Tuesday, June 24, 2008

S&P 500 historical P/E vs today's P/E

There are several factors that go into the stock market's current valuation: investor confidence, interest rates, expectations for inflation (as we've discussed here) and more. But perhaps the most important driver of the stock market is earnings. After all, though people speculate and trade on momentum, in the end they are buying the right to the future earnings of the company. Here's a look at the Price to Earnings ratio for the S&P 500 since the year 1900:

Note that I use 12-month trailing earnings, with a two month delay on price data (since it takes some time before earnings are released to the market). The average P/E over this time period is 15, but note that we are very rarely actually at the average! But we are close to that average right now.

It's interesting to note various bull and bear markets throughout the past. We see the most irrational bout of exuberance taking place in the late 90s and early 2000s. We also see the bear market of the 70s when inflation was high and pessimism was rampant. Stocks were trading at P/E multiples well below 10. This looks like a dream come true for value investors.

But it's not just in the 70s where we see compressed P/E values. For those who are patient, we can see that the market rewarded them many times with large dips in P/E, rewarding those who carried cash into those periods. Although the S&P 500 has been below 10 seven times since 1900 (and stayed there for a while on several of those occasions), it hasn't happened since the early 80s. With inflation on its way up, might we be headed back there?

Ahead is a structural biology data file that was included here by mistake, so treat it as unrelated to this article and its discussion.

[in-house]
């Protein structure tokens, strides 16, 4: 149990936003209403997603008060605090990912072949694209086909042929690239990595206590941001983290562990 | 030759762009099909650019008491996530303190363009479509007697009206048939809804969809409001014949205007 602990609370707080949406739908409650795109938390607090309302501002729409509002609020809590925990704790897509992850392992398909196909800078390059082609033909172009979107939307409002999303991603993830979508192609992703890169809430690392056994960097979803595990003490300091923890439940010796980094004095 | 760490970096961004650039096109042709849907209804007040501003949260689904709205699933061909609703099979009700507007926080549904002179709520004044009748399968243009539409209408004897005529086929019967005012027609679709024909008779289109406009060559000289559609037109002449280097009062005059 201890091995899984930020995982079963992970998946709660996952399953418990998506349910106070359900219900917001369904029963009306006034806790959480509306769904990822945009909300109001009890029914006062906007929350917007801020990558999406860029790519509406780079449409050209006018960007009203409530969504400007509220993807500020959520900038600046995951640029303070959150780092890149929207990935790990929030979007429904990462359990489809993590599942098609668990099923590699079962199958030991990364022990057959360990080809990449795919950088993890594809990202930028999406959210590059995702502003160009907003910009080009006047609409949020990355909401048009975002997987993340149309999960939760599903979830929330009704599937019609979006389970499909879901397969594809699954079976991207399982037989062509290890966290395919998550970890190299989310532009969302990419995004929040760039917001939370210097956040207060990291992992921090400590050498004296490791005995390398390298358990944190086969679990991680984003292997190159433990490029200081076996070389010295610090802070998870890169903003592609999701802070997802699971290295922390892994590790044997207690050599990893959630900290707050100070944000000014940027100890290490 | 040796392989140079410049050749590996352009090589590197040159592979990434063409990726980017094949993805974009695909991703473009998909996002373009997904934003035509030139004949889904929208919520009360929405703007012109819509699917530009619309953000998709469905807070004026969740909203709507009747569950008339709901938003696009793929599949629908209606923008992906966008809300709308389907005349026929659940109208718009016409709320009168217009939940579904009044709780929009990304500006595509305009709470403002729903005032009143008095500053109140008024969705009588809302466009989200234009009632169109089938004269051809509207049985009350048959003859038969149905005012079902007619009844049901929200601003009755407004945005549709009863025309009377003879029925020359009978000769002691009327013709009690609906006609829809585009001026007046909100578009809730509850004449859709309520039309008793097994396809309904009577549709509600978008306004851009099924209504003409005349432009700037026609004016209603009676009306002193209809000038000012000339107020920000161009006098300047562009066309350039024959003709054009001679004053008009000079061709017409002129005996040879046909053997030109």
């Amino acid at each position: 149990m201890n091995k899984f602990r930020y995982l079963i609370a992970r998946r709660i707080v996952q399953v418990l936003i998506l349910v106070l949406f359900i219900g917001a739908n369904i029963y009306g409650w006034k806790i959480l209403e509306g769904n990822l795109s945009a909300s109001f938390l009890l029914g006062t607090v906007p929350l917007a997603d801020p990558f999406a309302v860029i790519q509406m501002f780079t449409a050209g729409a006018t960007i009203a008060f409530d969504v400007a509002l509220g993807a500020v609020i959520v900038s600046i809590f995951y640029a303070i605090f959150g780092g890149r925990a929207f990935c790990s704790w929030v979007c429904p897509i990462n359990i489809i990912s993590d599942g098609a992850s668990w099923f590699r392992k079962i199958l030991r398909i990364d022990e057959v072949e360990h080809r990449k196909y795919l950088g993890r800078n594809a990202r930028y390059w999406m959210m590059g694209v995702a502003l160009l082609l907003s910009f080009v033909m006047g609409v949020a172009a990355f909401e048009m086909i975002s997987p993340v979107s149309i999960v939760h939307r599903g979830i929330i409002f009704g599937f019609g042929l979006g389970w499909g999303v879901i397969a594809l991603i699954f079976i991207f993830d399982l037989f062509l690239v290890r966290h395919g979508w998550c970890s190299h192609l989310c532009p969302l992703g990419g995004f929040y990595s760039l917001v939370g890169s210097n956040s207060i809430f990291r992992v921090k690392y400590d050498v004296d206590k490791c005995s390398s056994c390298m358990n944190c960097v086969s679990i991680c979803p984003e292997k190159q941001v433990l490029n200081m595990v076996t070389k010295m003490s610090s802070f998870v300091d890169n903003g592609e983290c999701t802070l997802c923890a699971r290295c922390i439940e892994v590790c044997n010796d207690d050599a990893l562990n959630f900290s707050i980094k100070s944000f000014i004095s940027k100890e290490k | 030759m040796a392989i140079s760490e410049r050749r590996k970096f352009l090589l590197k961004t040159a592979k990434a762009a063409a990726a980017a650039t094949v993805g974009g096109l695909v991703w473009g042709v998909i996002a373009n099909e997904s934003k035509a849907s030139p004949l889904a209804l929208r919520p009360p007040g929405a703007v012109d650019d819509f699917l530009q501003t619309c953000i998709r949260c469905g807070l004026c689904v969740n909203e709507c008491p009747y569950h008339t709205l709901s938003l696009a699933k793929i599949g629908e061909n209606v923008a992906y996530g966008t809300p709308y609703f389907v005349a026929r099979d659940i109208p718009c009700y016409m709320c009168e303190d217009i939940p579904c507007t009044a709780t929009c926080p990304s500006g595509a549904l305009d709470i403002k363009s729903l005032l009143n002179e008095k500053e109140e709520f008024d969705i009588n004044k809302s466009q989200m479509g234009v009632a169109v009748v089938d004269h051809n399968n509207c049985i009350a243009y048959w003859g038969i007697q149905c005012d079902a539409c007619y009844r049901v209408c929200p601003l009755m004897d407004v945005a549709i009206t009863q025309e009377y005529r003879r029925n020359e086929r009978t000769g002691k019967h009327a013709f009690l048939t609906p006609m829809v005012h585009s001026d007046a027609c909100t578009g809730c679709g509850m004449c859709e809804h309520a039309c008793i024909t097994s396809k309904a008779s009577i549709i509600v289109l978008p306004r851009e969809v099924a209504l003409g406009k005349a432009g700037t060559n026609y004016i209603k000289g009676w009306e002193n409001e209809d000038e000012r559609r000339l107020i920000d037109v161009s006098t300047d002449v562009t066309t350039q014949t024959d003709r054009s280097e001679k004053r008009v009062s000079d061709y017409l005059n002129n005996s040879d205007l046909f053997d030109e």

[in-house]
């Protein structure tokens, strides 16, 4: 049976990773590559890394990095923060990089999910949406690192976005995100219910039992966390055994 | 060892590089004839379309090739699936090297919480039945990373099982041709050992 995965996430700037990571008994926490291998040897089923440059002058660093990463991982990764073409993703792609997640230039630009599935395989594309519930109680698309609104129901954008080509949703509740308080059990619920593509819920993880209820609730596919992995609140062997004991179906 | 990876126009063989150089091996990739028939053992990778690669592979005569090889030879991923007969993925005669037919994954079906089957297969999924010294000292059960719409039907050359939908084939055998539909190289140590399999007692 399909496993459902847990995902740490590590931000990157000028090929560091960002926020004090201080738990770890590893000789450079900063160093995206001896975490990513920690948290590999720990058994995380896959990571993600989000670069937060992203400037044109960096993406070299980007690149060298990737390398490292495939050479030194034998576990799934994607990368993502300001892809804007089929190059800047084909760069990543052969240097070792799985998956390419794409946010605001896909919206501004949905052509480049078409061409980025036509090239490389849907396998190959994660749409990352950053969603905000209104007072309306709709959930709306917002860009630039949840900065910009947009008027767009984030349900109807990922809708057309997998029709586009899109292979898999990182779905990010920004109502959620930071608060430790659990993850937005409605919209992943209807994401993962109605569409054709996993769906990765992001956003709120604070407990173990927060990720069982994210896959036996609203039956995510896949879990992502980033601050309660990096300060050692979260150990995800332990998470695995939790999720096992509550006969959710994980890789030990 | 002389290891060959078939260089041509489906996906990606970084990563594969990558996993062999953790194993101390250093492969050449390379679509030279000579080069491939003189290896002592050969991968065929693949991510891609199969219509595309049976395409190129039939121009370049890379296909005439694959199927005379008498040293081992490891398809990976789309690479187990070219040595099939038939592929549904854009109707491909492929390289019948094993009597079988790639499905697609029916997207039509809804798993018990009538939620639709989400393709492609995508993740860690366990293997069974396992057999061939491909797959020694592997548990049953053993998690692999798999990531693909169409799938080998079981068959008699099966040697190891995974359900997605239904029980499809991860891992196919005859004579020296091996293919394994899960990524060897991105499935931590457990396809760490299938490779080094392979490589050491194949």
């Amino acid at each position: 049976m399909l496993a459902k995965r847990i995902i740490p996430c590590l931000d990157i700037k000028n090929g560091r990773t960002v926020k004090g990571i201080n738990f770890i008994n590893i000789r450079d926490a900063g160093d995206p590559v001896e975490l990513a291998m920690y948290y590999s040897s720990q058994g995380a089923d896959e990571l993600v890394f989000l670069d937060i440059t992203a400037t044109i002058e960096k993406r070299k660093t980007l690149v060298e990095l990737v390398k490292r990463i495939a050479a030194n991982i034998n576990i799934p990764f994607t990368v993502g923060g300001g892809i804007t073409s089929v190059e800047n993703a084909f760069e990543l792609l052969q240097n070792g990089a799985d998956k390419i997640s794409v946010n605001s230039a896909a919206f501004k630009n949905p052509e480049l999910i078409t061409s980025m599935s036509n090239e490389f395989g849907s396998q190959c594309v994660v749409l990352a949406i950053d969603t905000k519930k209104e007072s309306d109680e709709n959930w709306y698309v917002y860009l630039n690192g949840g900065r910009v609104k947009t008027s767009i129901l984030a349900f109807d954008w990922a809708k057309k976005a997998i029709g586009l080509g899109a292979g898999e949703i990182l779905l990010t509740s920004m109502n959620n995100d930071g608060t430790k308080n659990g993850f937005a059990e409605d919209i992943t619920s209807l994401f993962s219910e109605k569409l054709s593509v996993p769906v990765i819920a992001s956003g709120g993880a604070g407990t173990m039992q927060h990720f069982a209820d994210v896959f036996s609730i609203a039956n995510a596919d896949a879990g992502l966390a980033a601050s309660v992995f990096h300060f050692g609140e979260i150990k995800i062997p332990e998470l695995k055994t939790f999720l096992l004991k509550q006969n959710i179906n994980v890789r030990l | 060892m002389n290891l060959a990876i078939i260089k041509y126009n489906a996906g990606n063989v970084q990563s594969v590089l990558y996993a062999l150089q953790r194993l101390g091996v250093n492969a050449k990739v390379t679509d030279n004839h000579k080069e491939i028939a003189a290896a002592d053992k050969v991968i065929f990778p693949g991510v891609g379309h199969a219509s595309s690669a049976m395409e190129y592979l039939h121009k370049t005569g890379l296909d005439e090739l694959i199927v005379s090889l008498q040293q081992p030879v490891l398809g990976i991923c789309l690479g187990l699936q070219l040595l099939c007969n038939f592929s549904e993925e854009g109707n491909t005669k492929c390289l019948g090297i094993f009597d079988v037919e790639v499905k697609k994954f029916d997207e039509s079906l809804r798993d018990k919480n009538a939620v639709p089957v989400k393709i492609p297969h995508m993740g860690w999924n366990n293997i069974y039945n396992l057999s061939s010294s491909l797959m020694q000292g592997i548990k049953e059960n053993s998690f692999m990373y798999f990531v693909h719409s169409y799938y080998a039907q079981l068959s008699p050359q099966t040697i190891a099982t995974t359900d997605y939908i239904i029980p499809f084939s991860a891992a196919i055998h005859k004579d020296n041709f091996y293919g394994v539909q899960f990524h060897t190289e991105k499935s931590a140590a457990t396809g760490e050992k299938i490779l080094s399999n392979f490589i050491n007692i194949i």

Unknown said...

Barel, in all these P/E historical analysis there two things I always miss:

1. Sustainability of Earnings: ROEs and share of corporate earnings of GDP were at historical highs the last years. Part of it is sustainable (intangibles), but some of it was based on leverage in the financial sector.

2. Net Cash: At the same time, some non financial sectors (tech, pharma) have huge net cash positions after taking advantage of the good years.

Like Munger says: "Cash on the balance sheets or corporates has never been higher. If they all bought back there stock their P/Es would be trading at a 50% discount to the historical market average."

It would be nice if those of these factors were incorporated and have some clarity by sector. I thing Vitaliy from Contrarian Edge has done some analysis by sector.

Mike said...

taking into account the cash on hand only matters if they do something good with it. If it ends up in Executive pay or botched investments, then it was worthless.